Evidence from systematic reviews demonstrates that multi-disciplinary rehabilitation is effective in the stroke population, in which older adults predominate. However, the evidence base for the effectiveness of rehabilitation following acquired brain injury (ABI) in younger adults has not been established, perhaps because this scenario presents different methodological challenges in research. To assess the effects of multi-disciplinary rehabilitation following ABI in adults 16 to 65 years of age. We ran the most recent search on 14 September 2015. We searched the Cochrane Injuries Group Specialised Register, The Cochrane Library, Ovid MEDLINE(R), Ovid MEDLINE(R) In-Process & Other Non-Indexed Citations, Ovid MEDLINE(R) Daily and Ovid OLDMEDLINE(R), Embase Classic+Embase (OvidSP), Web of Science (ISI WOS) databases, clinical trials registers, and we screened reference lists. Randomised controlled trials (RCTs) comparing multi-disciplinary rehabilitation versus routinely available local services or lower levels of intervention; or trials comparing an intervention in different settings, of different intensities or of different timing of onset. Controlled clinical trials were included, provided they met pre-defined methodological criteria. Three review authors independently selected trials and rated their methodological quality. A fourth review author would have arbitrated if consensus could not be reached by discussion, but in fact, this did not occur. As in previous versions of this review, we used the method described by Van Tulder 1997 to rate the quality of trials and to perform a 'best evidence' synthesis by attributing levels of evidence on the basis of methodological quality. Risk of bias assessments were performed in parallel using standard Cochrane methodology. However, the Van Tulder system provided a more discriminative evaluation of rehabilitation trials, so we have continued to use it for our primary synthesis of evidence. We subdivided trials in terms of severity of brain injury, setting and type and timing of rehabilitation offered. We identified a total of 19 studies involving 3480 people. Twelve studies were of good methodological quality and seven were of lower quality, according to the van Tulder scoring system. Within the subgroup of predominantly mild brain injury, 'strong evidence' suggested that most individuals made a good recovery when appropriate information was provided, without the need for additional specific interventions. For moderate to severe injury, 'strong evidence' showed benefit from formal intervention, and 'limited evidence' indicated that commencing rehabilitation early after injury results in better outcomes. For participants with moderate to severe ABI already in rehabilitation, 'strong evidence' revealed that more intensive programmes are associated with earlier functional gains, and 'moderate evidence' suggested that continued outpatient therapy could help to sustain gains made in early post-acute rehabilitation. The context of multi-disciplinary rehabilitation appears to influence outcomes. 'Strong evidence' supports the use of a milieu-oriented model for patients with severe brain injury, in which comprehensive cognitive rehabilitation takes place in a therapeutic environment and involves a peer group of patients. 'Limited evidence' shows that specialist in-patient rehabilitation and specialist multi-disciplinary community rehabilitation may provide additional functional gains, but studies serve to highlight the particular practical and ethical restraints imposed on randomisation of severely affected individuals for whom no realistic alternatives to specialist intervention are available. Problems following ABI vary. Consequently, different interventions and combinations of interventions are required to meet the needs of patients with different problems. Patients who present acutely to hospital with mild brain injury benefit from follow-up and appropriate information and advice. Those with moderate to severe brain injury benefit from routine follow-up so their needs for rehabilitation can be assessed. Intensive intervention appears to lead to earlier gains, and earlier intervention whilst still in emergency and acute care has been supported by limited evidence. The balance between intensity and cost-effectiveness has yet to be determined. Patients discharged from in-patient rehabilitation benefit from access to out-patient or community-based services appropriate to their needs. Group-based rehabilitation in a therapeutic milieu (where patients undergo neuropsychological rehabilitation in a therapeutic environment with a peer group of individuals facing similar challenges) represents an effective approach for patients requiring neuropsychological rehabilitation following severe brain injury. Not all questions in rehabilitation can be addressed by randomised controlled trials or other experimental approaches. For example, trial-based literature does not tell us which treatments work best for which patients over the long term, and which models of service represent value for money in the context of life-long care. In the future, such questions will need to be considered alongside practice-based evidence gathered from large systematic longitudinal cohort studies conducted in the context of routine clinical practice.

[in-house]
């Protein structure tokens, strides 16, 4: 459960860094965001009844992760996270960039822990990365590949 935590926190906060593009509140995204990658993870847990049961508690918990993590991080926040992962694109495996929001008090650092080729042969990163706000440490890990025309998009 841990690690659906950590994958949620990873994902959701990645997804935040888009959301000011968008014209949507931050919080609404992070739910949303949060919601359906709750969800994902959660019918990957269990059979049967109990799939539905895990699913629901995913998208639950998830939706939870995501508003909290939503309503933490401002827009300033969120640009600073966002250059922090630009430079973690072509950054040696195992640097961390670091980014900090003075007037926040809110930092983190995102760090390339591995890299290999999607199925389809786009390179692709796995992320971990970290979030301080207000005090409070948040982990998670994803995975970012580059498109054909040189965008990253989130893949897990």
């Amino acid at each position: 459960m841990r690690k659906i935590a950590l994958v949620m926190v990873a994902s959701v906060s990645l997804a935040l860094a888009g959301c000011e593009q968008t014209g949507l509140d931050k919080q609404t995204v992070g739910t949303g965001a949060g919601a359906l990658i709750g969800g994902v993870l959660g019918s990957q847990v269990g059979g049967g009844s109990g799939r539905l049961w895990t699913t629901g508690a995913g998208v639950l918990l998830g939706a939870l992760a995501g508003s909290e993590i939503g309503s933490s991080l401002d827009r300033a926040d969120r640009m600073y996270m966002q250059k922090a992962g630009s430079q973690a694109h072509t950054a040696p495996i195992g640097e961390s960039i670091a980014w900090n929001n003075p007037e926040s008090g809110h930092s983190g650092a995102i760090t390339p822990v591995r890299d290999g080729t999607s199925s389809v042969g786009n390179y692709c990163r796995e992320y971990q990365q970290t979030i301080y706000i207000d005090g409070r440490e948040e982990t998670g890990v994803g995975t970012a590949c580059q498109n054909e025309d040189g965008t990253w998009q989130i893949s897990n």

Twitter Demographics